1 month ago
When our indoor lemon and lime trees started losing a lot of leaves, the research I found said possible causes were BOTH too little water or too much water, which was extremely frustrating to say the least!

I started measuring how much water I give them, and also instituted 'water Wednesdays' - a specific day to water. As long as the watering is pretty regular, the trees don't drop a lot of leaves.

They're about 7 years old and were little 6 inch in cardboard tubes tourist souvenirs when we got them.

The lemon has been giving us about a lemon a year for 4 years. This year we've just harvested one, and the tree has 3 others in various stages. The lime tree has set some tiny little fruit, but never kept them past that stage.

I don't think they get as much sunlight as they really need, but until we have a greenhouse, it's the best we can do.
1 month ago
I don't know about Meyer lemons specifically.

When our indoor lemon and lime trees started losing a lot of leaves, the research I found said possible causes were BOTH too little water or too much water, which was extremely frustrating to say the least!

I started measuring how much water I give them, and also instituted 'water Wednesdays' - a specific day to water. As long as the watering is pretty regular, the trees don't drop a lot of leaves. I don't think they get as much sunlight as they really need, but until we have a greenhouse, it's the best we can do.

They're about 7 years old. The lemon has been giving us about a lemon a year for 4 years. This year we've just harvested one, and the tree has 3 others in various stages. The lime tree has set some tiny little fruit, but never kept them past that stage.

Best of luck!
1 month ago
We have a multi-generational household. My mother, my husband, myself & our teenage son live in 1 house on about 90 acres.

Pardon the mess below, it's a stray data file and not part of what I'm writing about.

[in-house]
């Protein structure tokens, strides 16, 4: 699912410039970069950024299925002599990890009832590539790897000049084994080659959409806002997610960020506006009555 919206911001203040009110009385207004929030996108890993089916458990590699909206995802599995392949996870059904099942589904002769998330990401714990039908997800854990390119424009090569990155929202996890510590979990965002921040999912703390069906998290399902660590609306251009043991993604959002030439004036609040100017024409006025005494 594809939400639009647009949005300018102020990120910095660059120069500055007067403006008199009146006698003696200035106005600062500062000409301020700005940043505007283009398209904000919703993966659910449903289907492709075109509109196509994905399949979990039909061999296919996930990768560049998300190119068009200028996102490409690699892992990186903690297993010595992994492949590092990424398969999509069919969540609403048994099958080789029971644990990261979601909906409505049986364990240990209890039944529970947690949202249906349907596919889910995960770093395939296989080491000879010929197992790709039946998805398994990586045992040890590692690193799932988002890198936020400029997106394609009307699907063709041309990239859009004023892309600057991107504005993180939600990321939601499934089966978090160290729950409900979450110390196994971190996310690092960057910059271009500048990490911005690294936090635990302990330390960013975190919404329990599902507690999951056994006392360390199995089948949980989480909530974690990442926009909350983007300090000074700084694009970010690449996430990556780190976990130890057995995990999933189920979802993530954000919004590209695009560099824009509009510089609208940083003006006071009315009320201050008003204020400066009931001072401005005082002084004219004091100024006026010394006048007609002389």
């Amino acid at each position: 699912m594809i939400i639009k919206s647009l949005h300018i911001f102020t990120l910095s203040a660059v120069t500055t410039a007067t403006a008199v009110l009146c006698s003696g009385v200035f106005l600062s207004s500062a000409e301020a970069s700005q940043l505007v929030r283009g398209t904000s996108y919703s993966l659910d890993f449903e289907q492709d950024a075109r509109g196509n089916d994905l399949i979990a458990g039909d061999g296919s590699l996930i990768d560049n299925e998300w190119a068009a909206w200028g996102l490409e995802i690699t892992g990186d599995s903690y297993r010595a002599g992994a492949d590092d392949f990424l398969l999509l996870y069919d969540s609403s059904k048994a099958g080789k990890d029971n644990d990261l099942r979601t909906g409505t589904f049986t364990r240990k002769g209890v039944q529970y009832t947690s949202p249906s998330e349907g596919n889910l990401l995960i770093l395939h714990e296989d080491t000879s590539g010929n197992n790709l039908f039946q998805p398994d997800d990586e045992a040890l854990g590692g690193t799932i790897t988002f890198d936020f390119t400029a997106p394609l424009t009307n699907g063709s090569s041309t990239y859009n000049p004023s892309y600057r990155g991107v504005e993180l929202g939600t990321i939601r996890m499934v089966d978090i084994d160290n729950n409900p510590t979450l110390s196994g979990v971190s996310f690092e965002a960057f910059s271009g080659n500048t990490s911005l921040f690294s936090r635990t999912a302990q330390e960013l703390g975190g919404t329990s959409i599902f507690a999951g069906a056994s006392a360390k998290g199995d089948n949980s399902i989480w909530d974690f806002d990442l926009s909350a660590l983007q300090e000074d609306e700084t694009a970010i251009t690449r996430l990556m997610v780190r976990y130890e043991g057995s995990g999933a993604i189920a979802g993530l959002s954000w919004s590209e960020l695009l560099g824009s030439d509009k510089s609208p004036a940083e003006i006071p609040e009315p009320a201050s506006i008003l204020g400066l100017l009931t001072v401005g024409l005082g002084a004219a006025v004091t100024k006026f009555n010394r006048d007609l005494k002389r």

Mom took over a lot of the cooking and dishes when she moved in. I handle the garden, chickens, dogs, and keeping track of my son's online schooling. My husband builds and fixes.

Greatest joy is being able to spend more than just a few days at a time with my mom. Greatest struggle? Probably just accepting that everyone has their own way of doing things. I still occasionally find myself re-organizing the spice drawer or whatever, lol.

#1 tip- Talk. Don't assume everyone is on the same page. And try to give everybody some space/privacy, particularly if you're living in one house.

I don't know what you mean by, "need to know how to legally get around that". As far as the pragmatic side, you may want any agreements spelled out legally.
1 month ago
For me, the most necessary homesteading skill to be successful is being willing to _try something_.

You might not be successful the first time, or the fifth time for that matter, but you can paralyze yourself looking for the ONE BEST way. I'm not saying you have to jump blindly, but do a reasonable amount of research/learning and then do something; take a step; make a start. Then look at what you did. Did it turn out the way you wanted? Great! Take another step. Didn't turn out? Okay. What could you change/do differently next time? Try that. Wash; rinse; repeat.
1 month ago
That's a great idea, Carla!

I have a pair short overalls in the donate pile (too short so I never wear them). I think I'll try making them longer.
1 month ago